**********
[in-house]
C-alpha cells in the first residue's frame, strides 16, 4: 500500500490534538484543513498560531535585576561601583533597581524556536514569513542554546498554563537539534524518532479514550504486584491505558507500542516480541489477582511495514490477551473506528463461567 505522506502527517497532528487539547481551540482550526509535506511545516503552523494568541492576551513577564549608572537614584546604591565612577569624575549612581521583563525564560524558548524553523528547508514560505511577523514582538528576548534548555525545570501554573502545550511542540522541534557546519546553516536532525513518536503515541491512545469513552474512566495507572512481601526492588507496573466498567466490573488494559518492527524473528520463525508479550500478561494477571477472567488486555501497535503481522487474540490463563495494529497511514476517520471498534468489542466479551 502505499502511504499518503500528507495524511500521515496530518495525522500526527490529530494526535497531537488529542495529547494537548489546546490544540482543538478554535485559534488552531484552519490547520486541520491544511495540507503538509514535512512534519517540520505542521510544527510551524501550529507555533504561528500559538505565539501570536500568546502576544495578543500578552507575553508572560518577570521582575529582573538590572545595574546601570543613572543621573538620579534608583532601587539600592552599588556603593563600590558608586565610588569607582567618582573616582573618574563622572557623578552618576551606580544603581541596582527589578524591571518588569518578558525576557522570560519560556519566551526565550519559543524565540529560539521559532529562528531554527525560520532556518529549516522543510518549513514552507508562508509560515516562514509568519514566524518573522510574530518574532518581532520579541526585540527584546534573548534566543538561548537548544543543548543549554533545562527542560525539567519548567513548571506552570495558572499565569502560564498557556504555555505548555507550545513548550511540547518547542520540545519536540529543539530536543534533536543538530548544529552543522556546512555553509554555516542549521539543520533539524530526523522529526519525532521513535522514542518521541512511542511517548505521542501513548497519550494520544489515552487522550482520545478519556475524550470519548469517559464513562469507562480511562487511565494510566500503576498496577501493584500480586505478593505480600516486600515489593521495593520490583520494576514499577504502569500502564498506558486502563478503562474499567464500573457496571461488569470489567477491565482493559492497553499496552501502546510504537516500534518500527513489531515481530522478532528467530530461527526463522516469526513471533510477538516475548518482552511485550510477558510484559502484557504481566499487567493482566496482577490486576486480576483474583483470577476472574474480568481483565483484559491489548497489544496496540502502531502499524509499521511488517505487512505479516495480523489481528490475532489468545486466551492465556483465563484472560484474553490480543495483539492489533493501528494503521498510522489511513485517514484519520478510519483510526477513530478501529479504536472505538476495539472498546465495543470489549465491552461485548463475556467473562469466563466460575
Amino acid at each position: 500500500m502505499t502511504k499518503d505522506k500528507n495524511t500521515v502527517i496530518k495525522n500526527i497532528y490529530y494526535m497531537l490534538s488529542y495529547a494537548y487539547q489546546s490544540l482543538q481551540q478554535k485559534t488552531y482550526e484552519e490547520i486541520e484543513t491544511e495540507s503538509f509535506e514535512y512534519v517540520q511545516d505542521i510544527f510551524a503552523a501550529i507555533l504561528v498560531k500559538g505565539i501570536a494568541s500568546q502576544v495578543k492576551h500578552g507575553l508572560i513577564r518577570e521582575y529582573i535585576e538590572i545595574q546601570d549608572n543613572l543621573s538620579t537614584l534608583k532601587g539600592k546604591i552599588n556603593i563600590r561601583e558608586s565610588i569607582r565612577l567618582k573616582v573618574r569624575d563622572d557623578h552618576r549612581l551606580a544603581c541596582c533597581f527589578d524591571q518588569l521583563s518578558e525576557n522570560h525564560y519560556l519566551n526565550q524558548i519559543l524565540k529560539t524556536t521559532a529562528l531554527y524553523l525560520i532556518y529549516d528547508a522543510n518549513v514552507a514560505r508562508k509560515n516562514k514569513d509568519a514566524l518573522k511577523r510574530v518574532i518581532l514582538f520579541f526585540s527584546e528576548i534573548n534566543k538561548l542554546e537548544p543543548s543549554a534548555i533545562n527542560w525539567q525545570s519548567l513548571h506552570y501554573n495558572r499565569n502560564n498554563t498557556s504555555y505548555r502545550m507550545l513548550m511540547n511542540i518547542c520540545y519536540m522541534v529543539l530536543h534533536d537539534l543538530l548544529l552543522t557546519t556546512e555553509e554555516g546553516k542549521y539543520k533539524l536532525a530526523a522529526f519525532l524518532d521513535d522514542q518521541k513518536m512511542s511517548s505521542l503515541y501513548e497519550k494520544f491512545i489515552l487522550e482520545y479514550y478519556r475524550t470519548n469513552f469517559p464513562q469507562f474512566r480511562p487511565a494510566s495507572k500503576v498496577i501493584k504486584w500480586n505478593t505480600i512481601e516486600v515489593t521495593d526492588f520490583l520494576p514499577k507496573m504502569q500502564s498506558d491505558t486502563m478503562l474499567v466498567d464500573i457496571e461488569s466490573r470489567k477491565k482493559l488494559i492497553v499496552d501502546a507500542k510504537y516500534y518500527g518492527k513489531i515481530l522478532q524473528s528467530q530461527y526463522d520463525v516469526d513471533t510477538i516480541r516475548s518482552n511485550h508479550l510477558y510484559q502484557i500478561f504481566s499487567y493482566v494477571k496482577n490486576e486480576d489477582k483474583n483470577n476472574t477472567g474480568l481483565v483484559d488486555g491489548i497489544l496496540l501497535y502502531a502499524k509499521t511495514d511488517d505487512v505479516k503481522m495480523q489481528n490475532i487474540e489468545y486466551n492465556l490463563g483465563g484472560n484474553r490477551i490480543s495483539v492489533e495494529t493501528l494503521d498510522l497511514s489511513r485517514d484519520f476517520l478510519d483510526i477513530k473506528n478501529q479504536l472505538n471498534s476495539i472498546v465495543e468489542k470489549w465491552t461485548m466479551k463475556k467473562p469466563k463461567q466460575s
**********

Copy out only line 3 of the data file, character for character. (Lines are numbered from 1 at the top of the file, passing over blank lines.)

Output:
Amino acid at each position: 500500500m502505499t502511504k499518503d505522506k500528507n495524511t500521515v502527517i496530518k495525522n500526527i497532528y490529530y494526535m497531537l490534538s488529542y495529547a494537548y487539547q489546546s490544540l482543538q481551540q478554535k485559534t488552531y482550526e484552519e490547520i486541520e484543513t491544511e495540507s503538509f509535506e514535512y512534519v517540520q511545516d505542521i510544527f510551524a503552523a501550529i507555533l504561528v498560531k500559538g505565539i501570536a494568541s500568546q502576544v495578543k492576551h500578552g507575553l508572560i513577564r518577570e521582575y529582573i535585576e538590572i545595574q546601570d549608572n543613572l543621573s538620579t537614584l534608583k532601587g539600592k546604591i552599588n556603593i563600590r561601583e558608586s565610588i569607582r565612577l567618582k573616582v573618574r569624575d563622572d557623578h552618576r549612581l551606580a544603581c541596582c533597581f527589578d524591571q518588569l521583563s518578558e525576557n522570560h525564560y519560556l519566551n526565550q524558548i519559543l524565540k529560539t524556536t521559532a529562528l531554527y524553523l525560520i532556518y529549516d528547508a522543510n518549513v514552507a514560505r508562508k509560515n516562514k514569513d509568519a514566524l518573522k511577523r510574530v518574532i518581532l514582538f520579541f526585540s527584546e528576548i534573548n534566543k538561548l542554546e537548544p543543548s543549554a534548555i533545562n527542560w525539567q525545570s519548567l513548571h506552570y501554573n495558572r499565569n502560564n498554563t498557556s504555555y505548555r502545550m507550545l513548550m511540547n511542540i518547542c520540545y519536540m522541534v529543539l530536543h534533536d537539534l543538530l548544529l552543522t557546519t556546512e555553509e554555516g546553516k542549521y539543520k533539524l536532525a530526523a522529526f519525532l524518532d521513535d522514542q518521541k513518536m512511542s511517548s505521542l503515541y501513548e497519550k494520544f491512545i489515552l487522550e482520545y479514550y478519556r475524550t470519548n469513552f469517559p464513562q469507562f474512566r480511562p487511565a494510566s495507572k500503576v498496577i501493584k504486584w500480586n505478593t505480600i512481601e516486600v515489593t521495593d526492588f520490583l520494576p514499577k507496573m504502569q500502564s498506558d491505558t486502563m478503562l474499567v466498567d464500573i457496571e461488569s466490573r470489567k477491565k482493559l488494559i492497553v499496552d501502546a507500542k510504537y516500534y518500527g518492527k513489531i515481530l522478532q524473528s528467530q530461527y526463522d520463525v516469526d513471533t510477538i516480541r516475548s518482552n511485550h508479550l510477558y510484559q502484557i500478561f504481566s499487567y493482566v494477571k496482577n490486576e486480576d489477582k483474583n483470577n476472574t477472567g474480568l481483565v483484559d488486555g491489548i497489544l496496540l501497535y502502531a502499524k509499521t511495514d511488517d505487512v505479516k503481522m495480523q489481528n490475532i487474540e489468545y486466551n492465556l490463563g483465563g484472560n484474553r490477551i490480543s495483539v492489533e495494529t493501528l494503521d498510522l497511514s489511513r485517514d484519520f476517520l478510519d483510526i477513530k473506528n478501529q479504536l472505538n471498534s476495539i472498546v465495543e468489542k470489549w465491552t461485548m466479551k463475556k467473562p469466563k463461567q466460575s